Notes from first week of Wards Corner CPO

from your raving correspondent, following yesterday’s post

Day three of the CPO Inquiry at the Civic Centre. First David Lewis, commissioned by Grainger, ‘heritage expert’ who didn’t think the Wards store is anything more than an ordinary old shop so not worth saving. Then Stephen Walker, of CBRE who has being doing the negotiations on behalf of Grainger to buy up all the property and evict tenants. Then Robert Fourt on questions of viability of the two rival schemes for Wards Corner. It’s hard to find problems for Grainger with their £2.8billion of assets, but he had a go at our Community Plan. He missed so many points and got so much wrong that it was a pleasure to correct him, plus we have never revealed much about our sources of funding as it’s not necessary.

Speaking of which – one of our major backers confirmed today that he has cash waiting for us to re-open our conversations with TFL re beginning our restoration scheme. And he’s speaking to his finance people about making a big investment in our plan. A great boost when we are all rather exhausted by all this.

We’ve found that all these meetings are being livestreamed on the Haringey portal, and you can watch webcasts of it for several months ongoing.  They are not exactly riveting viewing as it’s one static camera in the corner of the council chamber, but the sound is good and clear so it is riveting listening., 

So you can watch the tennis with one half of your brain and listen to our discussions with the other half.

On Friday the inquiry heard the report by Dr Patria Roman-Valazquez on the way the community at Latin Elephant, and the 7sisters market. work as economic wholes. How it’s not just the direct jobs in the market itself but the wider economy, customers and wholesalers and distributors. Often not recognised in mainstream economic models, but together with many other BAME groups, flourishing quietly for years.

She was challenged by the Grainger QC in ways that seemed to be deliberately misleading. But she held up her argument well.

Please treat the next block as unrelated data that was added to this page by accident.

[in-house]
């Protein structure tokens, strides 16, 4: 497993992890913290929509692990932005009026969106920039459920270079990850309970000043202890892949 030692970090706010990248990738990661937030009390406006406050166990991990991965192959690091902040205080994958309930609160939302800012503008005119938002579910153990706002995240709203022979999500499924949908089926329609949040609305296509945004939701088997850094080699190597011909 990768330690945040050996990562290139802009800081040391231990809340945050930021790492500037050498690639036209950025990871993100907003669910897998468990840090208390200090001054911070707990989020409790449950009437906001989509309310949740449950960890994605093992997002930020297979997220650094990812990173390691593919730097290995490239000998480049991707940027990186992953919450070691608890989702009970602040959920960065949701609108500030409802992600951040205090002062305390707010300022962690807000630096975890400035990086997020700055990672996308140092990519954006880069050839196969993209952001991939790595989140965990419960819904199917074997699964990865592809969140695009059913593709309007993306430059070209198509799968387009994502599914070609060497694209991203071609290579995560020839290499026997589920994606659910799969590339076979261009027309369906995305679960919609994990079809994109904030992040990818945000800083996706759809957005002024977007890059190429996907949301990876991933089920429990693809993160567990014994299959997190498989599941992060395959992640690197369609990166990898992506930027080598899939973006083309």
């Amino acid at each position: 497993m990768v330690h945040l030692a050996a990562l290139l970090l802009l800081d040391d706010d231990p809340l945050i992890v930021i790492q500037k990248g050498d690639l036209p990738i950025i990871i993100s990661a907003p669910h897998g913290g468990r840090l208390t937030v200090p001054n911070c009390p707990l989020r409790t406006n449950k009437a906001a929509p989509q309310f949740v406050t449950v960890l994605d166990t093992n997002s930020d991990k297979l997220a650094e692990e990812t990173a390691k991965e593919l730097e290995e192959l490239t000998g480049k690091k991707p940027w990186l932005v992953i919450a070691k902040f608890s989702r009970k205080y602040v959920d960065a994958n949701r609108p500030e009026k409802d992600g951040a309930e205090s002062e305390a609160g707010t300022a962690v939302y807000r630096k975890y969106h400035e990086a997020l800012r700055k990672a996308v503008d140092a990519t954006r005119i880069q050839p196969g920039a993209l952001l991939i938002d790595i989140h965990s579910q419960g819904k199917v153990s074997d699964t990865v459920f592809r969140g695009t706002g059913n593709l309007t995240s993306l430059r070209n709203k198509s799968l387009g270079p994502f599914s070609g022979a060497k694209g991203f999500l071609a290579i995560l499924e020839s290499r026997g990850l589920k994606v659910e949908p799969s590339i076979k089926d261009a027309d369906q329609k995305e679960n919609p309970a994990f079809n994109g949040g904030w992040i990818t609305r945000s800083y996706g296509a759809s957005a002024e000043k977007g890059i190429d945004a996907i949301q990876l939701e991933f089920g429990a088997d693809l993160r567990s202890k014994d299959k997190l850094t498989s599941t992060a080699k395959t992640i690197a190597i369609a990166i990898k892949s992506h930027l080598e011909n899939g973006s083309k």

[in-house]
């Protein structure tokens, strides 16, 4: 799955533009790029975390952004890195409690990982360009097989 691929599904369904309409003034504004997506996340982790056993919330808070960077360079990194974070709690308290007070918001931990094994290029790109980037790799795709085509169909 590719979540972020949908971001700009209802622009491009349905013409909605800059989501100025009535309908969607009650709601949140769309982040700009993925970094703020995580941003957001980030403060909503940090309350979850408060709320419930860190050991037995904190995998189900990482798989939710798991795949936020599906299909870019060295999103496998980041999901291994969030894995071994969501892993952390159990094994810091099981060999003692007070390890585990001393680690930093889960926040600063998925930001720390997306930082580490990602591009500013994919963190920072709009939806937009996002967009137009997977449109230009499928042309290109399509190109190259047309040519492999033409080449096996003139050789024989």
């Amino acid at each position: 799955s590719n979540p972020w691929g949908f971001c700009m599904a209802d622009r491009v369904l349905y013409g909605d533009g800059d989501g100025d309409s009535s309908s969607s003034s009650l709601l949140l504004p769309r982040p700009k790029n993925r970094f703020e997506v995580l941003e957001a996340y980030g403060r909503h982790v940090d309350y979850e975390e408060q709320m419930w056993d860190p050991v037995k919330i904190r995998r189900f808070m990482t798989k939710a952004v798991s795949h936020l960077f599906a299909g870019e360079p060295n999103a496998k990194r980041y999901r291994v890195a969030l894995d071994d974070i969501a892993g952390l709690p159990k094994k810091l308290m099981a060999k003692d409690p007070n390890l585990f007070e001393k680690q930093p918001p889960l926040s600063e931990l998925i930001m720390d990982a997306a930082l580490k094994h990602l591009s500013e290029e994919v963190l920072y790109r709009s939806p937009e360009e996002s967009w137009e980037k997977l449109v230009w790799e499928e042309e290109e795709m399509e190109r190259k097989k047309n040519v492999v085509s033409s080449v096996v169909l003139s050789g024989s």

In the afternoon we did a site visit to the boarded-up store – the inspector needed to see this as part of his research. It’s good to see the old girl again, still in a good state of repair though there are some damaged floorboards from neglectful TFL not fixing the roof. I hope we have persuaded the TFL reps who were present to get moving on cleaning off the graffiti, instead of ignoring all the correspondence we have been sending.

As the first week ends, we have heard that all the properties being forced to sell by the CPO, have reached agreements with Grainger. Some not completely signed off, but unlikely to not go ahead now. It becomes impossible to resist the pressure as refusing to negotiate means getting a punitive arrangement if the overall CPO goes through. Our case remains on Human Rights grounds, and we have enough of those still to stop the CPO, plus the value of the intact Victorian/Edwardian buildings to the people of Tottenham. Watch this space.

Back Tuesday for Week Two, which will mostly be us putting our case – for the Community Plan, and hearing from many of the traders about why they need the market to stay where it is.  You can follow this live at, or come and join us at the Wood Green Civic Centre, Tuesday to Friday this week.

All the documents for the Inquiry, and some notes on the process can be seen at a special website   Thousands of pages, none of this is good for trees.

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